In focuser case the addPollPeriodControl() seems to be called by the base Focuser::initProperties() call, you can set the driver specific default polling rate to 1000ms with setDefaultPollingPeriod(1000); and it's also saved with options so I don't see the need to take away the control in case someone wants to use it, to make the period longer for example.
It is not making the period longer that is the issue, it is being able to set it to less than 1000ms. The focuser in question does not like to be polled any quicker than 1000ms, so as I originally stated I either want to override the minimum value of the control, or hide it completely.
I have used the setDefaultPollingPeriod as you suggested, but the Polling period control is still there and overrides it.
So I have hard coded it to be POLLMS = 1000 in the TimerHit (override). My issue with this is that the GUI is now lying to the user, i.e. regardless of what they set it gets changed to 1000ms, which to me is jut wrong
Ah, it would then be useful to add something setMinimumPollingPeriod() and perhaps setMaximumPollingPeriod() to DefaultDevice that would set the range for that control, currently the limits are somewhat generous (10-600000ms) and most serial devices wouldn't like 10ms either.
I totally agree, min and max overrides would be the way to go.
How do we go about trying to get this implemented? Should it go in the general wish list, though I believe that is for end user features not developer options? Or will a core developer happen along at some point and spot this issue?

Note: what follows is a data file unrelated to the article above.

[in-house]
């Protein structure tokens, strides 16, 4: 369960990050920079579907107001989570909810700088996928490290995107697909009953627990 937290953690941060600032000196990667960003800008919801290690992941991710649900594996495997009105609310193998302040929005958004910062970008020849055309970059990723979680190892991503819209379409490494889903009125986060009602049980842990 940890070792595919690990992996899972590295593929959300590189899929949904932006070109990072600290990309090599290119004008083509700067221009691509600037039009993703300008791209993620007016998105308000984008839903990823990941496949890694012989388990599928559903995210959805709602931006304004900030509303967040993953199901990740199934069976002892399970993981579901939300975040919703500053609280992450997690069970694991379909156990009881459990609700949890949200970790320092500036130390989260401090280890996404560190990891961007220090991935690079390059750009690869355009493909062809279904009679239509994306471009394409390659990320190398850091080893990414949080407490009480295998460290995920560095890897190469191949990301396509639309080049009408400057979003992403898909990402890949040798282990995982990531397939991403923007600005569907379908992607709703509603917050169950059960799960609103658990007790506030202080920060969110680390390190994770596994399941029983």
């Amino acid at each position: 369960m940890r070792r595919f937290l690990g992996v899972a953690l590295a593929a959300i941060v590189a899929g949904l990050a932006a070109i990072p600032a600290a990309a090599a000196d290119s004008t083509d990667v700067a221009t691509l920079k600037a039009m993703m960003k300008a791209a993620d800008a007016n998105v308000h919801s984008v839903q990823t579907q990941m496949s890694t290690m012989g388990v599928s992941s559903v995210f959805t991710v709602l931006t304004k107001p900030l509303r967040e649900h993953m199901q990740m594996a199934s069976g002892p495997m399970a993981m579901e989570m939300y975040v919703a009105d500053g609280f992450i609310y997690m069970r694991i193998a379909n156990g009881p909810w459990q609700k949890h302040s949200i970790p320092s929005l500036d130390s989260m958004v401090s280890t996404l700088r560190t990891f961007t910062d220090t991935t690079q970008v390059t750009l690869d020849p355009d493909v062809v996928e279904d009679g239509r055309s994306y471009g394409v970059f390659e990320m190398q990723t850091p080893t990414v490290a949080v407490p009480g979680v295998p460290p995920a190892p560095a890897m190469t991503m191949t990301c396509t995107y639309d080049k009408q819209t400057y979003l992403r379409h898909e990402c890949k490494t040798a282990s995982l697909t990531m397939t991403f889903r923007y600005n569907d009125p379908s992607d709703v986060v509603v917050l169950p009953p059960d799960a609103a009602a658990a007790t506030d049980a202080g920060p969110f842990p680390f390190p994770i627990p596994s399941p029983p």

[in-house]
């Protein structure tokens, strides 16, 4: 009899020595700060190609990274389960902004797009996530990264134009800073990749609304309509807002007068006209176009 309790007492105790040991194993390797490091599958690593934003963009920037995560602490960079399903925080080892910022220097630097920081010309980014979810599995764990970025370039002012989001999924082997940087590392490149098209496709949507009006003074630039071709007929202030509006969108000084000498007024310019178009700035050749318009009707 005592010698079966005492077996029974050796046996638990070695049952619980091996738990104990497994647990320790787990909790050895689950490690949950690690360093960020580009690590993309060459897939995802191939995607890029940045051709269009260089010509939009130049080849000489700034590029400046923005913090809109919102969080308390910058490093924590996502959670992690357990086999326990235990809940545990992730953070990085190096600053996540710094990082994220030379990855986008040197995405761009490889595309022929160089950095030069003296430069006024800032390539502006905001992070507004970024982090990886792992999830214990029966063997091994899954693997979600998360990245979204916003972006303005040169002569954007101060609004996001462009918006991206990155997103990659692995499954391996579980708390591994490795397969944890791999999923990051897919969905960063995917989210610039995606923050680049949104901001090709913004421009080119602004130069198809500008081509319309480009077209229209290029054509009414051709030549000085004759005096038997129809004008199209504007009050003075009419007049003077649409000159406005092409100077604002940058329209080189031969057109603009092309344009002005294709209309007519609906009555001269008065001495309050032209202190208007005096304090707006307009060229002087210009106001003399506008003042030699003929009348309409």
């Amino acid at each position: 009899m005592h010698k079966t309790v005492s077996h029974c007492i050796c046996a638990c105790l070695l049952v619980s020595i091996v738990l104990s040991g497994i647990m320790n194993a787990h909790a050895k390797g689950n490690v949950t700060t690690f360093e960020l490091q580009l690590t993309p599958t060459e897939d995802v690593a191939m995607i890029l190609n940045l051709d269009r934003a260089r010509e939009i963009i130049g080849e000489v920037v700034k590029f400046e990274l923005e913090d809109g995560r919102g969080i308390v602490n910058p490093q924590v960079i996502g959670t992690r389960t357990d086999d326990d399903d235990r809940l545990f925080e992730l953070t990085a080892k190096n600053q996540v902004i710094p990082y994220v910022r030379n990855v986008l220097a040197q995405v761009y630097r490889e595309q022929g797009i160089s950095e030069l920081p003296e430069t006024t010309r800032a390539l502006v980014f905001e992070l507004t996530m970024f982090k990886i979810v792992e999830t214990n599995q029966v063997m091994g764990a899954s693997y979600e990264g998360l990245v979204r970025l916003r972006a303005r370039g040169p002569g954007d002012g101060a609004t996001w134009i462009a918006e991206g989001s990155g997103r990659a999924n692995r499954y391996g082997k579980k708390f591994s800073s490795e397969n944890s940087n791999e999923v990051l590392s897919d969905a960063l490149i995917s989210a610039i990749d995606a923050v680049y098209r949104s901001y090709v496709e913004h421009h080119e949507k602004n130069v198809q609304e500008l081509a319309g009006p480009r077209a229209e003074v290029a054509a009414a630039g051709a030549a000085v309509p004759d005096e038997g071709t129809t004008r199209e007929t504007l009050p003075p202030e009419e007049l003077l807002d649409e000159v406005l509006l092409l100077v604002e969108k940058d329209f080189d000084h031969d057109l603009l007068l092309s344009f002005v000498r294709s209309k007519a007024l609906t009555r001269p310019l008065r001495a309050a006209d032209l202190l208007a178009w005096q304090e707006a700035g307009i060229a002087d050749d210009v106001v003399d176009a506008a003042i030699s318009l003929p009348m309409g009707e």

I have a very hard attitude to untested code. - it doesn't work, it is broken.
It remains so until it has been tested and demonstrated to work.
Publishing untested, aka broken, code isn't a good idea. It delegates ensuring that it works to others and in a way that makes it much more labour intensive to fix.
I'm also uneasy about a 'fix' to help with one device applied to the default driver because this is now applied to every driver.
Couldn't the existing limits, inherited from the default driver, be modified in the hardware specific driver and if an additional control really needed being made available to the user could that have been done in the driver.
I would have done what the OP originally did, set the polling interval in the driver and ignore the property in the default driver. Maybe see if there was a way to remove it from the default UI.
Normally I agree, though in this case the risk is very low as the code doesn't get called unless the device actually opts in to use it and it's literally three trivial lines of code to set new minimum and maximum values over the defaults. I would have tested it in my own drivers but had other things to do during the weekend so I thought it would be better to get it out early for others to use. As for device specific hacks I much prefer the base classes to be flexible enough not to need to be worked around as that just leads to code rot and incoherent user experience, especially if the fix is trivial like this one.
Just tested and it does work, set the range for my ScopeDome driver to 1000-3000ms and it showed up correctly. The device doesn't like too long intervals as it has a watchdog mechanism that resets the serial connection if there hasn't been traffic for a while.